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Hebrews 9


 1 Then (1) the first Testament had also ordinances of religion, and a (a) worldly Sanctuary.


(1) A division of the first Tabernacle which he calleth worldly, that is to say, transitory and earthly into two parts, to wit, into the holy places and the Holiest of all.
(a) An earthy and a fleeting.


 2 For the first (*) Tabernacle was made, wherein was the candlestick, and the table, and the shewbread, which Tabernacle is called the Holy places.


(*) Exodus 26:1; Exodus 36:1 .


 3 And after the (b) second veil was the Tabernacle, which is called the (c) Holiest of all,


(b) He calleth it the second veil, not because there were two veils, but because it was behind the Sanctuary or the first Tabernacle.
(c) The holiest Sanctuary.


 4 Which had the golden censer, and the Ark of the Testament overlaid round about with gold, wherein the golden pot, which had Manna, was, and (*) Aaron’s rod that had budded, and the (♣) tables of the Testament.


(*) Numbers 7:10 .

(♣) 1 Kings 8:9; 2 Chronicles 5:10 .


 5  (*) And over the Ark were the glorious Cherubims, shadowing the (d) mercyseat; of which things we will not now speak particularly.


(*) Exodus 21:22 .

(d) The Hebrews call the cover of the Ark of the covenant the mercyseat, which both the Grecian and we follow.


 6  (2) Now when these things were thus ordained, the Priests went always into the first Tabernacle, and accomplished the service.


(2) Now he cometh to the sacrifices which he divideth into those daily sacrifices, and that yearly and solemn sacrifice with the which the high Priest only, but once every year entering into the Holiest of all with blood, offered for himself and the people.


 7 But into the second went the (*) high Priest alone, once every year, not without blood which he offered for himself, and for the (e) ignorances of the people.


(*) Exodus 30:10; Leviticus 16:2 .

(e) For the sins, look at Hebrews 5:2 .


 8  (3) Whereby the holy Ghost this signified, that the way into the Holiest of all was not yet opened, while as yet the first tabernacle was standing,


(3) Of that yearly rite and ceremony he gathereth that the way was not by such sacrifices opened into heaven, which was shadowed by the Holiest of all. For why did the high Priest enter in thither, shutting out all others, and that to offer sacrifices there both for himself and for others, and after did shut the Holiest of all again?


 9  (4) Which was a figure (f) for that present time, wherein were offered gifts and sacrifices that could not make holy, concerning the conscience, him that did the service,


(4) An objection: If the way were not opened into heaven by those sacrifices (that is to say, If the worshippers were not purged by them) why then were those ceremonies used? To wit, that men might be called back to that spiritual example, that is to say, to Christ, who should correct all those things at his coming.
(f) For that time that that figure had to last.


 10  (5) Which only stood in meats and drinks, and divers washings, and carnal rites, (g) which were enjoined, until the time of reformation.


(5) Another reason why they could not make clean the conscience of the worshipper, to wit, because they were outward and carnal or corporal things.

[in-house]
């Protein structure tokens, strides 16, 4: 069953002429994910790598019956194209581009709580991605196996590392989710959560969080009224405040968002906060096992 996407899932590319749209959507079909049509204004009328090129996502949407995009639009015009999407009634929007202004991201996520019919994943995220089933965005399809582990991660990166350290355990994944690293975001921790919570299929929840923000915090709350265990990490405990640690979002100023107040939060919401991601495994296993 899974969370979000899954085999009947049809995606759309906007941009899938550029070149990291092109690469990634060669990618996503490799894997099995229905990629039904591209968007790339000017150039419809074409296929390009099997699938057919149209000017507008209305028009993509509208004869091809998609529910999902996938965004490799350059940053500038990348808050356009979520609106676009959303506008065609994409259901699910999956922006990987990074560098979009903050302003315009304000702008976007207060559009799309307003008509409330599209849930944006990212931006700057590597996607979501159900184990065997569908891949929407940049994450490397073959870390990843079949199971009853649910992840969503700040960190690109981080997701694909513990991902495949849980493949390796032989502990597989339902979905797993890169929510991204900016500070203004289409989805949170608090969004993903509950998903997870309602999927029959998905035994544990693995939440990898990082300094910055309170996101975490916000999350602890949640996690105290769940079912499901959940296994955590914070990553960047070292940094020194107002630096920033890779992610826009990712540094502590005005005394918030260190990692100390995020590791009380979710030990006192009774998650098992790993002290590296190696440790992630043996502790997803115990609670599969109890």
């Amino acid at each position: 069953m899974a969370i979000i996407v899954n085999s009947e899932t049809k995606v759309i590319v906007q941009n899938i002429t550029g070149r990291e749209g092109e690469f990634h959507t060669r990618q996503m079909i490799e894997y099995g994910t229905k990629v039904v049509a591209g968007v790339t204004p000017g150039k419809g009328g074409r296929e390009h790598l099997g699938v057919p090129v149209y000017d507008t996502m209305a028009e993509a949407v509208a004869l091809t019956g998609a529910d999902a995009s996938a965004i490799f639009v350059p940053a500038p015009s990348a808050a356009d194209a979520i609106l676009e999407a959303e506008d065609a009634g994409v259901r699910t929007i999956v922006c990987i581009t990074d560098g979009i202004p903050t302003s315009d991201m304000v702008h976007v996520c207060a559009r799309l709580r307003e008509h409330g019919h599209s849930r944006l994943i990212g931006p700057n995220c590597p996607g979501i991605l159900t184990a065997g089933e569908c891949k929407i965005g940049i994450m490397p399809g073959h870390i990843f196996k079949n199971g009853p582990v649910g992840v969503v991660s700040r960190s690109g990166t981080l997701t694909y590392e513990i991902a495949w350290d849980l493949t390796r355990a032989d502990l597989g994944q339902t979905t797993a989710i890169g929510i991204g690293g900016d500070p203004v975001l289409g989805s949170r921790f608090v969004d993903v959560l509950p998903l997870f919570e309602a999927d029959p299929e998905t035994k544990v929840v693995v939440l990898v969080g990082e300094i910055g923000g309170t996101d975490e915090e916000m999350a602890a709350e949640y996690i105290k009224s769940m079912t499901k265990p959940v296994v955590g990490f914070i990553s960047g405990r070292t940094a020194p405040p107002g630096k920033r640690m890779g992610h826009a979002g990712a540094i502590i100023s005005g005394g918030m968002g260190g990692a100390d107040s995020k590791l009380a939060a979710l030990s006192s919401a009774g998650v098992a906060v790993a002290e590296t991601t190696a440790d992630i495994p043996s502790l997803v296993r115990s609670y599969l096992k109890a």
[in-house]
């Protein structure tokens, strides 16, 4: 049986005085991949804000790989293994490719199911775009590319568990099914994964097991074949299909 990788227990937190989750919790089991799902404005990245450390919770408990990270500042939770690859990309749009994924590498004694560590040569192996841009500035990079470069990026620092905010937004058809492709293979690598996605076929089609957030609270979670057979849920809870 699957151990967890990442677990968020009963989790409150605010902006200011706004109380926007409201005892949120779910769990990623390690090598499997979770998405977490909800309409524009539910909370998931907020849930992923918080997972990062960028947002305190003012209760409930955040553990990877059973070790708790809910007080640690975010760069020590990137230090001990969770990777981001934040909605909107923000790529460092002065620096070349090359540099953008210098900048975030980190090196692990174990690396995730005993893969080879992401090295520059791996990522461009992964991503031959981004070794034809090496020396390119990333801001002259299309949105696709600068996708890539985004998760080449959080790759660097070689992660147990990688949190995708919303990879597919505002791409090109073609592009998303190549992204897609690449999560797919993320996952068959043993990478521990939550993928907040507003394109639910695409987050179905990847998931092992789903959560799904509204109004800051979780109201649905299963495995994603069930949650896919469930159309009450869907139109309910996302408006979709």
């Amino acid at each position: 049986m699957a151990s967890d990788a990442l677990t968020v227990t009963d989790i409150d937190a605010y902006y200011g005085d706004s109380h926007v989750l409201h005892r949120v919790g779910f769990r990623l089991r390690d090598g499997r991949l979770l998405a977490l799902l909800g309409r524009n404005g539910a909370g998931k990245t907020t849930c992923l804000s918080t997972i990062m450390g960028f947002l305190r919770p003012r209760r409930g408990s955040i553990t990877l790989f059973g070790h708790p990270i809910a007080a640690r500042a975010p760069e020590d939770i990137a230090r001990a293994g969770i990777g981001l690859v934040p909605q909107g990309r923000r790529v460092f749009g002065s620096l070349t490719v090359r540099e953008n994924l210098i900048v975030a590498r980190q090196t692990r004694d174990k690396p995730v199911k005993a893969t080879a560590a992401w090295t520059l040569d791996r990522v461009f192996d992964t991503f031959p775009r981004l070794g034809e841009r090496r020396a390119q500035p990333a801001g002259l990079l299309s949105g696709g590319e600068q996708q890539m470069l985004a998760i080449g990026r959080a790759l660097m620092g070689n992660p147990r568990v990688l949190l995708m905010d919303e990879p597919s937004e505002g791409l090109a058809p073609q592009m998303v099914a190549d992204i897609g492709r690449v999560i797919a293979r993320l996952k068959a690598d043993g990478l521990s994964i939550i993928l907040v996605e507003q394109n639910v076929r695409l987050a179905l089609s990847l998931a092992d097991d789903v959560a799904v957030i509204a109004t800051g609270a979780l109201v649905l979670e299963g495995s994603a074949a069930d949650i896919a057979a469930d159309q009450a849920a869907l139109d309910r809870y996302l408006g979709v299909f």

(g) For they were as you would say, a burden, from which Christ delivered us.


 11  (6) But Christ being come an high Priest of good things to come, (7) by a (h) greater and a more perfect Tabernacle, not made with hands, that is, not of this building,


(6) Now he entereth into the declaration of the figures, and first of all comparing the Levitical high Priest with Christ, (that is to say, the figure with the thing itself) he attributeth to Christ the administration of good things to come, that is, everlasting, which those carnal things had respect to.
(7) Another comparison of the first corruptible Tabernacle with the latter, (that is to say, with the human nature of Christ) which is the true incorruptible Temple of God, whereinto the Son of God entered, as the Levitical high Priests into the other which was frail and transitory.
(h) By a more excellent and better.


 12  (8) Neither by the blood of (i) goats and calves, but by his own blood entered he in once unto the holy place, and obtained eternal redemption for us.


(8) Another comparison of the blood of the sacrifices with Christ. The Levitical high Priests entering by those their holy places into their Sanctuary, offered corruptible blood for one year only; but Christ entering into that holy body of his, entered by it into heaven itself, offering his own most pure blood for an everlasting redemption; For one selfsame Christ answereth both to the High Priest, and the Tabernacle, and the sacrifices, and the offerings themselves, as the truth to the figures, so that Christ is both the High Priest, and Tabernacle, and Sacrifice, yea, all these both truly, and forever.
(i) For in this yearly sacrifice of reconciliation, there were two kinds of sacrifices, the one a goat, the other a heifer, or calf.


 13  (*) (9) For if the blood of bulls and of goats, and the ashes of an heifer, sprinkling them that are unclean, sanctifieth as touching the (k) purifying of the flesh,


(*) Leviticus 16:14; Numbers 19:4 .

(9) If the outward sprinkling of blood and ashes of beasts was a true and effectual sign of purifying and cleansing, how much more shall the thing itself and the truth being present, which in times past was shadowed by those external Sacraments, that is to say, his blood, which is in such sort man's blood, that it is also the blood of the Son of God, and therefore hath an everlasting virtue of purifying and cleansing, do it?
(k) He considereth the signs apart, being separate from the thing itself.


 14 How much more shall the (*) blood of Christ which through the eternal Spirit offered himself without fault to God, (♣) purge your conscience from (l) dead works, to serve the living God?


(*) 1 Peter 1:19; 1 John 1:9; Revelation 1:5 .

(♣) Luke 1:74 .

(l) From sins which proceed from death, and bring forth nothing but death.


 15  (10) And for this cause is he the Mediator of the New Testament, that through (*) death which was for the redemption of the transgressions that were in the former Testament, they which were called, might receive the promise of eternal inheritance.